>>Also have a very high quality swiss vertical micrometer that uses changeable anvils to measure between the jewels, or to measure staff length. The vertical micrometer seems the best way for staff lengths.

    Sounds good.

    >>But no matter how careful you are, in the end you are going to have to final fit the staff length. Unless you are dealing with a watch that allows for alot of endshake like some American PW.

    I forget who, but either Fried or De Carle talks about "perceivable" lengths. So things like how much a balance can be wiggled when installed is a bit ambiguous. But I guess better than nothing.

    >>I have at least 5 books showing staff dimensions. Never do they all come up with the same measurements for a particular staff. And the biggest variation is in the overall staff length. This tells me I am not the only one that has problems coming up with a definitive staff length by measuring alone.

    One of the letdowns about this was that "American staff interchangeability" book. I don't mean to put it down because I am sure it is useful. But I was hoping to avoid always making a staff. Thing is where I messed up is I purchased staffs out of the movements. So, try to one by one take measure of each staff, knowing that there are descrepencies in lengths and sort out candidates and then one by one go over each attribute till you get the best match that needs to be trimmed. By the time I do all that I could have just simply cut a new one and be done. This is also because I lack in organization. If I had a better system of organizing them, I ... well, I am not a business of it yet.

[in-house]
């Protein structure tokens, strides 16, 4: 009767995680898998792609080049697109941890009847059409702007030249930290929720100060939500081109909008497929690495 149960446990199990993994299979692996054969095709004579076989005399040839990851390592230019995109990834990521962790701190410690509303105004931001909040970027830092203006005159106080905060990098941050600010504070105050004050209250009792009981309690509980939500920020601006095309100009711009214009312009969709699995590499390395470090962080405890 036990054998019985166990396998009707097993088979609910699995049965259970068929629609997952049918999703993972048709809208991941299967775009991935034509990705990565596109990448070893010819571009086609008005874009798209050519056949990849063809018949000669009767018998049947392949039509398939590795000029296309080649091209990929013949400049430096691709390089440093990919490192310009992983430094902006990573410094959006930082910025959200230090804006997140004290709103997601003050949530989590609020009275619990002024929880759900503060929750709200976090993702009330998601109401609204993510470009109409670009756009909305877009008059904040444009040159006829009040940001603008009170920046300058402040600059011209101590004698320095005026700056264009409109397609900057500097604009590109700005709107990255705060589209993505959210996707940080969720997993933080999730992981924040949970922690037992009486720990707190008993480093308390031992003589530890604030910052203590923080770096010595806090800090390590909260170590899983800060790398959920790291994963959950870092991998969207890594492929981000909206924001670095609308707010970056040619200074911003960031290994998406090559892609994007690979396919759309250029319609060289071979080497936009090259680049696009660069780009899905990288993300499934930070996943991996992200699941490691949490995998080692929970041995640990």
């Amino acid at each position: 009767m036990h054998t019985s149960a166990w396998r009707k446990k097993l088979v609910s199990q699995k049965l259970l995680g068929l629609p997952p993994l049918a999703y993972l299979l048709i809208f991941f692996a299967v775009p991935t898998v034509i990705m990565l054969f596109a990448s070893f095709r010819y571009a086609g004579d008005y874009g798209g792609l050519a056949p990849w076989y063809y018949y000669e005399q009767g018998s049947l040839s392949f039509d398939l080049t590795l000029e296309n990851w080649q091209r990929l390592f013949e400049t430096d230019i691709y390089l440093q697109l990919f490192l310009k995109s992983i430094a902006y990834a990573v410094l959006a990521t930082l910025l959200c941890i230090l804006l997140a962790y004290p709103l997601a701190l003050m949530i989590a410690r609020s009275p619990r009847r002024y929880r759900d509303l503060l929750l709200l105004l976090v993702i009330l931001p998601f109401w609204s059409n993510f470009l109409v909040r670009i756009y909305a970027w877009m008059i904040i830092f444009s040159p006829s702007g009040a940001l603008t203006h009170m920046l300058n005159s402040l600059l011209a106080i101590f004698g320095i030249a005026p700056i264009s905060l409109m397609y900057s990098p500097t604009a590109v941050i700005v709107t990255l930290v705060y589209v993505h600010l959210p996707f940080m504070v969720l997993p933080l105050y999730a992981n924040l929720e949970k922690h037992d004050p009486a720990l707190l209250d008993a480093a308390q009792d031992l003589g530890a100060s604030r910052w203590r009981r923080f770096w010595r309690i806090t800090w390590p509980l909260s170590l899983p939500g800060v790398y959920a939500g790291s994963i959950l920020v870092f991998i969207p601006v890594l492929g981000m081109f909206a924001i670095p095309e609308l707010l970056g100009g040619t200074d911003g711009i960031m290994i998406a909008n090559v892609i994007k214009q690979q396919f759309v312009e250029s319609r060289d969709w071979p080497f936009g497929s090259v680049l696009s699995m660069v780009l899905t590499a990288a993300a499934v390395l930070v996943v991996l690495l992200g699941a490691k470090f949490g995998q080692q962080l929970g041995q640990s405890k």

>>Seems to me it is best to get "fairly close" and a bit on the long side when it comes to staff length. Then make a final adjustment to the length after fitting. I have not reviewed my books, but doubt if any suggest that a final check or fitting is not needed for staff length and endshake.

    You know, I have yet to accomplish a good enough fit to do the 1/2 banking thing. (where balance spins back and forth without hairspring, bouncing off banking pins). But it seems like even though I have never accomplished that (I keep trying :) ) the watches still run in good time.

    It's the length thing. With diameter, I get good lean, not too much, not too little. So I am happy with pivot diameter. I think what has been happening is when I reduce length, I wind up with cone rubbing jewel. I know Fried goes over this explaining that when you reduce cylinder length you also need to cut back the cone. But this is not a clear cut as that.

    I think this is where not turning by centers fails me. It's too easy just to collet up, so I need to force myself to "turn by centers" each time I do a staff. When I collet up, not having a complete set, I sometimes have to fudge a bit. So a re-install junks the accuracy every time. Especially when I try to collet up the taper side.

    I'm not really 100% happy. I know that feeling when I do a job right. I really just don't have it yet. Some bad habits I have to break.
     
  21. Kevin Scott

    Kevin Scott Registered User

    Aug 2, 2011
    570
    5
    0
    Country Flag:
    RJ, to be clearer, the JKA dial micrometer I referred to is signed Fienstaster, and is the same as WMWTB's. It is the common boxed micrometer that many people use. Have had one since 1992, and use it regularly. But do not like the spring loaded feature for staff lengths. Mostly use a regular mm micrometer measure a staff.